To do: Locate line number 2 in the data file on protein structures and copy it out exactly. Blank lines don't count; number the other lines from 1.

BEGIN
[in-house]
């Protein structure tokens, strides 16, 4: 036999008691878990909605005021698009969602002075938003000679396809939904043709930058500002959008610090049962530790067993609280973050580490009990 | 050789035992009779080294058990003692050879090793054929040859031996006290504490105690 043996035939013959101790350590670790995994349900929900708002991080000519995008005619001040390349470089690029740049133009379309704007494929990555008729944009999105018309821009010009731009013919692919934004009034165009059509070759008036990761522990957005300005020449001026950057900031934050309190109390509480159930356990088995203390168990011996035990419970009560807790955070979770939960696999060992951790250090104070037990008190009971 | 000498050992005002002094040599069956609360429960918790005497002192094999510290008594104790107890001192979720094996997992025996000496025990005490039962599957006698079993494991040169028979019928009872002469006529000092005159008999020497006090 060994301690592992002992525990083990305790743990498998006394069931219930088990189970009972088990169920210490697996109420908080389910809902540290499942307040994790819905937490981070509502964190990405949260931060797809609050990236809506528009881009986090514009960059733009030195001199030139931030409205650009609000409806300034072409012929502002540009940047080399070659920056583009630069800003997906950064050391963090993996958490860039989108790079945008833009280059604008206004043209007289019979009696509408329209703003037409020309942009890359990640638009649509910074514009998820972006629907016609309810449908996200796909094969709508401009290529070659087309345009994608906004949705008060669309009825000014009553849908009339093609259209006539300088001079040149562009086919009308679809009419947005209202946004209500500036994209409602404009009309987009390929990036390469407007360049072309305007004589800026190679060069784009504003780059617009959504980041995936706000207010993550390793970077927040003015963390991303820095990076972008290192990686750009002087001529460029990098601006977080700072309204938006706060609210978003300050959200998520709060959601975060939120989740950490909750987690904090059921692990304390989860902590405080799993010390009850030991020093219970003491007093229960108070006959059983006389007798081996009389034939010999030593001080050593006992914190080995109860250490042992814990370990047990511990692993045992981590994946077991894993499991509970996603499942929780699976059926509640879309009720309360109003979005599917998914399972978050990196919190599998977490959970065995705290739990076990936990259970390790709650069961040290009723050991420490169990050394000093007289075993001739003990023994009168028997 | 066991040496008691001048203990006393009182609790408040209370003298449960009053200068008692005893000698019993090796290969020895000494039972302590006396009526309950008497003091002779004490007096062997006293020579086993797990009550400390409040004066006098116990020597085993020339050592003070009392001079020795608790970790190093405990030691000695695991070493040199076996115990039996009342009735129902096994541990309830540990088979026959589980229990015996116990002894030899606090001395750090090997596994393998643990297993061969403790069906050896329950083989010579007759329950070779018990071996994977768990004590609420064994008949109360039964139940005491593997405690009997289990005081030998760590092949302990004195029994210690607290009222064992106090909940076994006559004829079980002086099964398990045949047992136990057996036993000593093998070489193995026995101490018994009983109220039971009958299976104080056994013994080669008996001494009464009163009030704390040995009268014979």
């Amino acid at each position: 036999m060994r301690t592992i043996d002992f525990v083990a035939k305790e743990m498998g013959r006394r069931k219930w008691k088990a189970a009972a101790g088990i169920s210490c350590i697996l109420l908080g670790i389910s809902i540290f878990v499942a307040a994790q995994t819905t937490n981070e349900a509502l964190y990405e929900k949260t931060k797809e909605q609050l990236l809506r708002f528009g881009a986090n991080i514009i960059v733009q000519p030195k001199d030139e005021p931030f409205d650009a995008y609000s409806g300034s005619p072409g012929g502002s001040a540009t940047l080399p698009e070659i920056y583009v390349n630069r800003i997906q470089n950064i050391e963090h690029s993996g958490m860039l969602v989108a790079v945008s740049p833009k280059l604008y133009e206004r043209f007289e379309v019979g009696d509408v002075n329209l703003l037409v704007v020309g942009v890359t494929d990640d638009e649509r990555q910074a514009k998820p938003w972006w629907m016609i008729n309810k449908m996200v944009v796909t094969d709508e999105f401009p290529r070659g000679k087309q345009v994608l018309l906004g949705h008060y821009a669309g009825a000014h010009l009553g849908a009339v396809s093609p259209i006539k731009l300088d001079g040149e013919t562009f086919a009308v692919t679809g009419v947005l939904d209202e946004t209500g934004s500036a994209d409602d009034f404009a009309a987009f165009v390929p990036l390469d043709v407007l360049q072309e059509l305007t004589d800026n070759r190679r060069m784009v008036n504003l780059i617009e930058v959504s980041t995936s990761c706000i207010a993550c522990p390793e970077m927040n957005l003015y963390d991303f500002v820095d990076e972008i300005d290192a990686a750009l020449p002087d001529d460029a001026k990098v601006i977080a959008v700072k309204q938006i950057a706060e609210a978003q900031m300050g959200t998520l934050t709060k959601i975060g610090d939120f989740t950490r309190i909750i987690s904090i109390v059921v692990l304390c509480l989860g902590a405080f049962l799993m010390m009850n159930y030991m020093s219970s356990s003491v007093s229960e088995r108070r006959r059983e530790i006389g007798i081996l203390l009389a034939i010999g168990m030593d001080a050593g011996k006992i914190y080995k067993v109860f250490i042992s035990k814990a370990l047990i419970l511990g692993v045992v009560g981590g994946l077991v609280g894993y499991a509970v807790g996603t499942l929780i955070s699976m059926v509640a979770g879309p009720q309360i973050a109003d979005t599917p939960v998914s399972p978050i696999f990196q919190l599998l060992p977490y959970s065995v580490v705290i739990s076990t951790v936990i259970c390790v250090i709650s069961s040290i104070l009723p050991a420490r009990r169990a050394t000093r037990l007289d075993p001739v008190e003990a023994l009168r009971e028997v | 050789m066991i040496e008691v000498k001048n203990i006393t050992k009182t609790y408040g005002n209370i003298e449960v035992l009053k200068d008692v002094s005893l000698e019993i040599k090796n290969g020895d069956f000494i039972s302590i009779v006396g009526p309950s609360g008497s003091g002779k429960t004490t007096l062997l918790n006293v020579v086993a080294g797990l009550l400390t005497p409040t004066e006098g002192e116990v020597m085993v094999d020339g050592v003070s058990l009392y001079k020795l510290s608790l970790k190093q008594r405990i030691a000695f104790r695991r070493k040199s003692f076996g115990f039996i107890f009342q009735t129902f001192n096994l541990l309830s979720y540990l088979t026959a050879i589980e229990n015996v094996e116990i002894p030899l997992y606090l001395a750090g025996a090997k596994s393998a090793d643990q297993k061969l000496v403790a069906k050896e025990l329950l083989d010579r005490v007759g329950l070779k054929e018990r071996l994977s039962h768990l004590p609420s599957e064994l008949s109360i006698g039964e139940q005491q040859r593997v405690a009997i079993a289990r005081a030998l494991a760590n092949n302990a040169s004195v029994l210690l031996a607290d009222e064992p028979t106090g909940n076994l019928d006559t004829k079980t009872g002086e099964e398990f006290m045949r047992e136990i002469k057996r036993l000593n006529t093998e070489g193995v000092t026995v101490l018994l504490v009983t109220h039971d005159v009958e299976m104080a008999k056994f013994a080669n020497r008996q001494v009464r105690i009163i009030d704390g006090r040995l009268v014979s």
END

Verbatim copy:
């Protein structure tokens, strides 16, 4: 036999008691878990909605005021698009969602002075938003000679396809939904043709930058500002959008610090049962530790067993609280973050580490009990 | 050789035992009779080294058990003692050879090793054929040859031996006290504490105690 043996035939013959101790350590670790995994349900929900708002991080000519995008005619001040390349470089690029740049133009379309704007494929990555008729944009999105018309821009010009731009013919692919934004009034165009059509070759008036990761522990957005300005020449001026950057900031934050309190109390509480159930356990088995203390168990011996035990419970009560807790955070979770939960696999060992951790250090104070037990008190009971 | 000498050992005002002094040599069956609360429960918790005497002192094999510290008594104790107890001192979720094996997992025996000496025990005490039962599957006698079993494991040169028979019928009872002469006529000092005159008999020497006090 060994301690592992002992525990083990305790743990498998006394069931219930088990189970009972088990169920210490697996109420908080389910809902540290499942307040994790819905937490981070509502964190990405949260931060797809609050990236809506528009881009986090514009960059733009030195001199030139931030409205650009609000409806300034072409012929502002540009940047080399070659920056583009630069800003997906950064050391963090993996958490860039989108790079945008833009280059604008206004043209007289019979009696509408329209703003037409020309942009890359990640638009649509910074514009998820972006629907016609309810449908996200796909094969709508401009290529070659087309345009994608906004949705008060669309009825000014009553849908009339093609259209006539300088001079040149562009086919009308679809009419947005209202946004209500500036994209409602404009009309987009390929990036390469407007360049072309305007004589800026190679060069784009504003780059617009959504980041995936706000207010993550390793970077927040003015963390991303820095990076972008290192990686750009002087001529460029990098601006977080700072309204938006706060609210978003300050959200998520709060959601975060939120989740950490909750987690904090059921692990304390989860902590405080799993010390009850030991020093219970003491007093229960108070006959059983006389007798081996009389034939010999030593001080050593006992914190080995109860250490042992814990370990047990511990692993045992981590994946077991894993499991509970996603499942929780699976059926509640879309009720309360109003979005599917998914399972978050990196919190599998977490959970065995705290739990076990936990259970390790709650069961040290009723050991420490169990050394000093007289075993001739003990023994009168028997 | 066991040496008691001048203990006393009182609790408040209370003298449960009053200068008692005893000698019993090796290969020895000494039972302590006396009526309950008497003091002779004490007096062997006293020579086993797990009550400390409040004066006098116990020597085993020339050592003070009392001079020795608790970790190093405990030691000695695991070493040199076996115990039996009342009735129902096994541990309830540990088979026959589980229990015996116990002894030899606090001395750090090997596994393998643990297993061969403790069906050896329950083989010579007759329950070779018990071996994977768990004590609420064994008949109360039964139940005491593997405690009997289990005081030998760590092949302990004195029994210690607290009222064992106090909940076994006559004829079980002086099964398990045949047992136990057996036993000593093998070489193995026995101490018994009983109220039971009958299976104080056994013994080669008996001494009464009163009030704390040995009268014979």